Farewell to Lufthansa’s much-derided complimentary economy class half-sandwich: from spring 2021, the airline group is moving to a buy-on-board menu from LSG stablemate Retail inMotion for all full-service flights on short- and medium-haul routes aboard Lufthansa, Swiss and Austrian, with the latter as the first airline to roll it out.
The move comes four years after British Airways decided to go buy-on-board for shorthaul, but unlike BA, Lufthansa has not released new example imagery to suggest what might be on offer.
“Based on their respective brand identity, Retail inMotion designed individual product concepts together with the airlines,” says the retail specialist. “The common denominator will be the emphasis on fresh, regional highlights, as well as a carefully selected and curated assortment of snacks and drinks. The new concept will be introduced consecutively by each airline and replace complimentary snacks.”
But details of the concept are scant. Guinea pig airline Austrian’s picture shows its longhaul economy offering and what appears to be a business class pastry, while Swiss shows the $17 charcuterie plate it currently offers on shorthaul flights from its Geneva mini-hub.
Indeed, the programme is a good example of Lufthansa’s strategy to try out new service concepts on its subsidiaries. Swiss moved to a buy-on-board menu for Geneva shorthaul flights in 2018, offering $12 club sandwiches and $17 charcuterie plate, eyewatering even for passengers used to prices in Switzerland. Brussels Airlines, meanwhile, offers the equivalent for roughly half that price.
The Lufthansa Group can just about make the claim that they have made the decision based on customer feedback, thanks to Swiss’ Geneva model, and indeed Brussels Airlines’ BOB menu.
“In Geneva,” Swiss’ chief commercial officer Tamur Goudarzi Pour says, “we already offer our customers the opportunity to select their preferred snacks and drinks themselves under our ‘SWISS Saveurs’ programme. We’ve been getting very good feedback on this quality product from the guests concerned. So we’ve decided to extend the programme to our flights from Zurich, too.”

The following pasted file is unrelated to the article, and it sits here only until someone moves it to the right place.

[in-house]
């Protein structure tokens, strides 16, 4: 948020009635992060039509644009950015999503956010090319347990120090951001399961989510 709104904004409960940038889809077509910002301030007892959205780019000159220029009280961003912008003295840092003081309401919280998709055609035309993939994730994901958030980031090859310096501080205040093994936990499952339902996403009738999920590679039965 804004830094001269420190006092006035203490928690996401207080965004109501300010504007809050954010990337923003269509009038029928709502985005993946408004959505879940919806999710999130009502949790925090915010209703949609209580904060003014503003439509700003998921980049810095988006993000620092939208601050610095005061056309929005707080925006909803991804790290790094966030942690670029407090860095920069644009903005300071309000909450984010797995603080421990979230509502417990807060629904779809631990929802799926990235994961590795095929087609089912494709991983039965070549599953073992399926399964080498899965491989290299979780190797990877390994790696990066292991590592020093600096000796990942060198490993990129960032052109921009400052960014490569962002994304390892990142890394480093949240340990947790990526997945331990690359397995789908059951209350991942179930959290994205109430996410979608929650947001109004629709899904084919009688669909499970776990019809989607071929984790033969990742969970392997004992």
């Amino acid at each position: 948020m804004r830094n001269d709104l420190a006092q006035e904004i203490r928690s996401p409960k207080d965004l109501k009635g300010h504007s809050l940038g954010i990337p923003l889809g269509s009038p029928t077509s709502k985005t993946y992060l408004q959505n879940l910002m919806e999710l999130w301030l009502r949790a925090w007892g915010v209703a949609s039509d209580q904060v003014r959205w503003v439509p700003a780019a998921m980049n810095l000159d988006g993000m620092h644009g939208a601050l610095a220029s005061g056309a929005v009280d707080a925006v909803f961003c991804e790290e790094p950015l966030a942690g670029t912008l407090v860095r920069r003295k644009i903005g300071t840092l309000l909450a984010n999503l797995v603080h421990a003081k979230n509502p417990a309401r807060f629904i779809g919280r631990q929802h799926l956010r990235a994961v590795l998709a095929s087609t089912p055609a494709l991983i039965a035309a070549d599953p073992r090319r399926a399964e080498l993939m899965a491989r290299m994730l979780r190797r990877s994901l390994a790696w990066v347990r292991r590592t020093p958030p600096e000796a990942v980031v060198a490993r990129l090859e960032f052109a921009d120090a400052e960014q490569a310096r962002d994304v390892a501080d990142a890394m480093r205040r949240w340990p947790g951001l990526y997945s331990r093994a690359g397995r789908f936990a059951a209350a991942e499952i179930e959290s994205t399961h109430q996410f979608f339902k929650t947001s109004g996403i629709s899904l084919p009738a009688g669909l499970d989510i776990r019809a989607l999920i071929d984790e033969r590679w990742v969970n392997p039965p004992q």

Austrian’s model will start off based on flight time. “On flights lasting up to 180 minutes, passengers will be given an ‘Austrian Signature Treat’, a sweet present,” the airline says. “Moreover, travelers will be offered an extensive premium range of high-quality food and beverages for purchase within the context of the ‘Austrian Melangerie’ which the passengers can select from in accordance with their individual needs.“
It will be interesting to see how the situation changes on Austrian flights longer than three hours, and whether there is some adjustment around the meal window timings for the other carriers.
Moving back to the menu, Austrian plans to include local classics like Apfelstrudel, Schnitzel, Kaiserschmarren or Brettljause, essentially a Tyrolean cured meat and cheese plate, as well as “primarily regional beverages” round out the idea. Almdudlers all round, one hopes.
There will be no change to Austrian’s business class or to the Austrian Holidays charter flights, although it will be fascinating to see whether other airlines follow Swiss’ business lead on shorter flights.
On Geneva flights of less than one hour, business passengers are given free rein from the Swiss Saveurs menu, while on longer flights they get the more usual plated option.
Notably, the German version of the press release says that, on Lufthansa and Swiss, a free bottle of water will be served, while the English version makes no mention of it.
Fundamentally, though, the devil will be in the details. Once British Airways went buy-on-board in 2016, the writing was on the wall for complimentary refreshments, and indeed despite ongoing provisioning issues BA’s items from Marks & Spencer (a partnership that has now finished) weren’t half bad.
But for the Lufthansa Group, there are opportunities — especially when the industry restarts after COVID-19 — for #PaxEx innovation too: around real regional surprise and delight, around ancillary bundling, and around digitalisation.
Main image credited to Swiss.